Mrs. Lane pushed everyone dumb enough to try to sit in the third row on the aisle of the right side of the Church out of her way. By now everybody should know that’s where she sat when she led the congregation in the rosary before the ceremony. I mean, c’mon! There’s no way it would work if she sat in a different pew, for heavens’ sake. It would be ludicrous! Get your stuff together, fellow churchgoers.
Father Condon would finally appear in his satiny colorful robes which always looked like something Patti LaBelle would wear on stage at the Apollo. During the service the priest would plod through the ceremony which at the time was in Latin. During the sermon which fortunately was in English my mind always wandered — Marietta had on the prettiest light pink hose to match her dress. Well, her Dad was a doctor so even though there were a bunch of kids in that family, I’m sure they can afford it. Mrs. Bischoff was sporting her usual plastic judgmental crooked smile. The Long’s were late again. Could the Masters please take that crying baby out of here? I wonder what we’ll be studying in Catechism today after Mass. The overriding thought though was always when will he stop talking up there? Then it was time for communion while the ushers stood at the end of each pew alerting that row it was their turn to walk up and kneel to be blessed, stick out their tongue for a communion wafer to be placed in their mouth. Yum… (Yuck). Since I had just gone to confession, I proudly took my turn in line at the altar to receive the tasteless sacrament. The weeks where we were too late for confession were embarrassing because the usher would still stop at our pew while we all sat there trying to act like it wasn’t awkward.
Mass was FINALLY over, and all the school age children would march down to the church basement for studies. We learned about Catholic rules, regulations, why we wear hats (still have no idea why), what the different colors of the robes mean, memorizing prayers, learning Latin, etc. I only remember being instructed in the Catholic way. Any Jesus teachings were probably conveyed during that long boring speech during the service; but of course I wasn’t paying attention then. We had to memorize these different things so we could pass the quizzes. That’s what I remember –trying to memorize the test material. You’d think I would have an upper hand because Mom was the teacher, but the only stuff occupying my thinking was the wonderful brunch we were going to have at home after class was over. Love scrambled eggs and bacon. Maybe today we’ll have French toast too. That would be devine! It was a far sight better than the cold cereal we usually had for breakfast during the week. My recollections of growing up Catholic were about learning to be Catholic and not learning why we were followers of Jesus. I heard all the text, and rules, and knew which day we were doing what, why we rapped on our heart when the bell rang, the songs sung by the choir, but the real reason why escaped me.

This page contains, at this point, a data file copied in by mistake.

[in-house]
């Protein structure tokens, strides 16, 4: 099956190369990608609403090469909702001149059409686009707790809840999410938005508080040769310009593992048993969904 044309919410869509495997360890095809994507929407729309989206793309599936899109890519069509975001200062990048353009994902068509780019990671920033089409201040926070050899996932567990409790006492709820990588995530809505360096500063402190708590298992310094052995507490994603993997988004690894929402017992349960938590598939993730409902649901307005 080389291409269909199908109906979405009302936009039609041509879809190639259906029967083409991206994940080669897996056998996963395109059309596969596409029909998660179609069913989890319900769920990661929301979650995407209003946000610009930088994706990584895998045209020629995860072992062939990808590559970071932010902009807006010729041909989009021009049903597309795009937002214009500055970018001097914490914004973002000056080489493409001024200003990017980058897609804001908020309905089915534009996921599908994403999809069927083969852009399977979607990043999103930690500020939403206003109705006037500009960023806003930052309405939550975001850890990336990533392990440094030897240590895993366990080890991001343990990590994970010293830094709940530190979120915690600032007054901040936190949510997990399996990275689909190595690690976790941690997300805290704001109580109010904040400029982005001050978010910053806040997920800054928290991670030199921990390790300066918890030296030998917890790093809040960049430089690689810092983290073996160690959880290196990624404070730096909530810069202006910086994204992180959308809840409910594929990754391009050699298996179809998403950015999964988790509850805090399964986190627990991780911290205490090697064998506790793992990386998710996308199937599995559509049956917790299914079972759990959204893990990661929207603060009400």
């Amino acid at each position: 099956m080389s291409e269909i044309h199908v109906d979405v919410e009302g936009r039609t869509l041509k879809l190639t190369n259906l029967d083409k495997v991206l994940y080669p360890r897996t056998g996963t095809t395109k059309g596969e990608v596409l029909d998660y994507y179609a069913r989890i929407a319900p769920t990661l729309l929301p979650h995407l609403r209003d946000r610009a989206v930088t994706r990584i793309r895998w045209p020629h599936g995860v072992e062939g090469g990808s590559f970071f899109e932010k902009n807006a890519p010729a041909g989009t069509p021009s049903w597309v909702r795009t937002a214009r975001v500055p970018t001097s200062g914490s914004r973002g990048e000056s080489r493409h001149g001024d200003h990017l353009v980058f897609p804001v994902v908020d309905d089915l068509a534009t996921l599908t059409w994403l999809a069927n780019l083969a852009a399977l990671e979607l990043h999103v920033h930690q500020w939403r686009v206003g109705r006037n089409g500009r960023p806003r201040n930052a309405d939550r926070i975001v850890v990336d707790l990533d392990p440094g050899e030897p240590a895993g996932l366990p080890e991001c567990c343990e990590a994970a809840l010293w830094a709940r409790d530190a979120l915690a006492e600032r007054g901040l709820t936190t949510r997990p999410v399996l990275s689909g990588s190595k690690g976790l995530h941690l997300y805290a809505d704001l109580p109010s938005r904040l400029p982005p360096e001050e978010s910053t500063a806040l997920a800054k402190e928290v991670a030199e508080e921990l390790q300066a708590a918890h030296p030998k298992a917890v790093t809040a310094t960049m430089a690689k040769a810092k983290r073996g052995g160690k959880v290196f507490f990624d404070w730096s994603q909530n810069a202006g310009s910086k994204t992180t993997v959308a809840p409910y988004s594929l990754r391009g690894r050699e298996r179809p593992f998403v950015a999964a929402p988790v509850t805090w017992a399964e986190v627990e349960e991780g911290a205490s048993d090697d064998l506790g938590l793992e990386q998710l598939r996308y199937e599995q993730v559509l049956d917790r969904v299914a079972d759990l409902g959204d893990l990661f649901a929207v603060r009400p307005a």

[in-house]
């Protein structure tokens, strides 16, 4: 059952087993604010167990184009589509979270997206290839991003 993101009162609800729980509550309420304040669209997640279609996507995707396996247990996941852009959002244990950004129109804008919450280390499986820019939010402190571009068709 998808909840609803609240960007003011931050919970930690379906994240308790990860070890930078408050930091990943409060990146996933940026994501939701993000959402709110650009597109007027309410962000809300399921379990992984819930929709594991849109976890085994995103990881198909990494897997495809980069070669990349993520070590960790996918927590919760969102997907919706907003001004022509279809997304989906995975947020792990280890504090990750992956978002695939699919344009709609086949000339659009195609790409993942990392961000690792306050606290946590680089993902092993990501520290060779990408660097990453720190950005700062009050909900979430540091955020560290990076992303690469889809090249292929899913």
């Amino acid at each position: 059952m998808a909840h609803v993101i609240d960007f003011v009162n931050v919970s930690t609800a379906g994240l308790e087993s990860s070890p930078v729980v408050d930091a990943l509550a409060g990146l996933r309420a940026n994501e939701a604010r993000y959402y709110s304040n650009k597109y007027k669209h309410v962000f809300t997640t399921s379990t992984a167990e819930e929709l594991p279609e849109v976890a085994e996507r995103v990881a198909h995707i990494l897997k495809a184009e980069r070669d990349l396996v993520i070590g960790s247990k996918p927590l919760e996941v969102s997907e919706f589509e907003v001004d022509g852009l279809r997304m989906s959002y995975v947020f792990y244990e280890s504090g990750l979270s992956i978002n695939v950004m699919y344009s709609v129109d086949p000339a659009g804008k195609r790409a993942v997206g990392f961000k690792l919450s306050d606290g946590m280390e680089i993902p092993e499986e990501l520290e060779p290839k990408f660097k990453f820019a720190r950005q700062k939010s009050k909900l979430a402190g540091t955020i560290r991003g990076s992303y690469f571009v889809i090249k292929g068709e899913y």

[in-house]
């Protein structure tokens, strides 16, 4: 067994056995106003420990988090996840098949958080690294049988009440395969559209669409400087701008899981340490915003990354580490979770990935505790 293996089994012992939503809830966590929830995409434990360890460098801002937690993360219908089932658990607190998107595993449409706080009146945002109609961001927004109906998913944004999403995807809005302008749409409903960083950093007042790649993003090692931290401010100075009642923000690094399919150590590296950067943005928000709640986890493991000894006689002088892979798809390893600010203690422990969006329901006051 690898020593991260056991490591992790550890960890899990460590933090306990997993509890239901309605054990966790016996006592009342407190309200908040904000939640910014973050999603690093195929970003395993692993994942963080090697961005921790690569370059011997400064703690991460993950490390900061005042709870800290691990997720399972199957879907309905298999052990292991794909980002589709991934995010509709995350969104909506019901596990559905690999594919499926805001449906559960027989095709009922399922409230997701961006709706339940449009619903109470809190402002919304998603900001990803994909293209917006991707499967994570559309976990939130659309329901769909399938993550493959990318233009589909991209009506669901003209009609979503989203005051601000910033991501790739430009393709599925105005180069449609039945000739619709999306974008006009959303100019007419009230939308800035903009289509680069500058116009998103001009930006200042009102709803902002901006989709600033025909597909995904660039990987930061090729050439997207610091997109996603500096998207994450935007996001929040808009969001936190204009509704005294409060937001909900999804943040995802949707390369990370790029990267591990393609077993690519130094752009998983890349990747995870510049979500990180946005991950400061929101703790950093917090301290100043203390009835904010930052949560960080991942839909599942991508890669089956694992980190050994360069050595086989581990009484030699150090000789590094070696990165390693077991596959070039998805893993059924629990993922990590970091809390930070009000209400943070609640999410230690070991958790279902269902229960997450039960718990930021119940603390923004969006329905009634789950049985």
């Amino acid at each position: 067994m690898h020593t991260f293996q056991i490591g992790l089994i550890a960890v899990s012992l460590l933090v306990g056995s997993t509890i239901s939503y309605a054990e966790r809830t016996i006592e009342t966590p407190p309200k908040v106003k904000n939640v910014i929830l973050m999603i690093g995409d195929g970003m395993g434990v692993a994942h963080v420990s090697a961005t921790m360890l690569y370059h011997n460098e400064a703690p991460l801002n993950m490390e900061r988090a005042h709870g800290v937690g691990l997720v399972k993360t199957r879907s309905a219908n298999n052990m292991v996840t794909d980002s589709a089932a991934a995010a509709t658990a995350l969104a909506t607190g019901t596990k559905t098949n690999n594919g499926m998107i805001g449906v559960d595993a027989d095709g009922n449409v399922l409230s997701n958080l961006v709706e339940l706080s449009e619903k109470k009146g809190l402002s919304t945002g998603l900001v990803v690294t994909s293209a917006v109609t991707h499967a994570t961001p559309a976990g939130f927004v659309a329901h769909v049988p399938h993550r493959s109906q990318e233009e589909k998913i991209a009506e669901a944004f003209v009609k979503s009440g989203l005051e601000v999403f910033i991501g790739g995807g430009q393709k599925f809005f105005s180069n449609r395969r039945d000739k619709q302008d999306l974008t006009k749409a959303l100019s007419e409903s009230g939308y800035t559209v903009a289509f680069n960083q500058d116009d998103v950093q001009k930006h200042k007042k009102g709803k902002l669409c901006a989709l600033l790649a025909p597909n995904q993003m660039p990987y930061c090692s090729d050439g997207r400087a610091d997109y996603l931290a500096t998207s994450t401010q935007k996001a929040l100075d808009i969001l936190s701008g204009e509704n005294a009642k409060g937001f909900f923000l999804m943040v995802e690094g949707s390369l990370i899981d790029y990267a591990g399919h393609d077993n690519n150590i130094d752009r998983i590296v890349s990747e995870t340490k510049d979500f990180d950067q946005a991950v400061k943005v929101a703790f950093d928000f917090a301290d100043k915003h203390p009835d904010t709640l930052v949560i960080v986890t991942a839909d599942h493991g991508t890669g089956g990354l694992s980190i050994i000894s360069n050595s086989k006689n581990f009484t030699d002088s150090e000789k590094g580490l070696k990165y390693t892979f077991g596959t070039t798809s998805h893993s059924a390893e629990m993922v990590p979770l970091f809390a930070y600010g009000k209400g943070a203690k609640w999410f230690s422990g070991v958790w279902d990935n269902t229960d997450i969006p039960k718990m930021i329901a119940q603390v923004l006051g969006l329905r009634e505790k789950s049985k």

The Catholic Church still escapes me to this day. We have never been the best of friends although we’ve never been enemies either. They’re there, I’m here. I don’t get them, they don’t get me. I Ike to think spirituality has transcended the rules and regulations of an organization run by flawed people as is everything else in the world. Imperfection is the perfection of mankind. The more recent revelations of the church were more about the church itself than the higher calling of finding the Lord. The Church has been steeped in sexual improprieties, hiding the truth, manic control to evade Earthly judgment, hypocracy, duplicity, hiding non-taxable wealth in the ornateness of their statues, marble halls, buildings, etc. In my opinion, its grandeur and self-promotion has superseded its purpose. I admit I am a fan of Pope Francis and even follow him on Twitter. He has brought a smile and tolerance back to the fold. I’m not disappointed in the Church any more than society in general because I personally never held it to the exalted status others appear to. In other words, you didn’t have me at hello.
I’m writing this article because after watching The Bible series in one fell swoop, it suddenly put it all in perspective for me. The joyless existence, poverty, tyranny, brutality, state-sanctioned wide-spread murder wiping out entire generations of small children and communities of the time before Christ was broken apart by this one man who started a revolution for peace, love, thinking outside yourself, being kind, and accepting of others. His death gave us permission to enjoy our lives and not be enslaved by the violent control of miserly, evil rulers. He freed us from the dour cowering lives of imprisoned souls of the day. Terrorists in current day are misguided in believing their mission is to return us all to BC lives. Jesus is the reason we adopted a Before Christ (BC) and and After Christ (AD) delineation in time. It is because of the tremendous impact of his revolutionary mindset of freedom, kindness, happiness, and peace eventally infused throughout the world that we all care so much about him and strive to be more like him. Putting the mythical aside, he was an actual person who lived, loved, sacrificed, and changed lives for the better forever. Jesus, I love that guy! … Sandy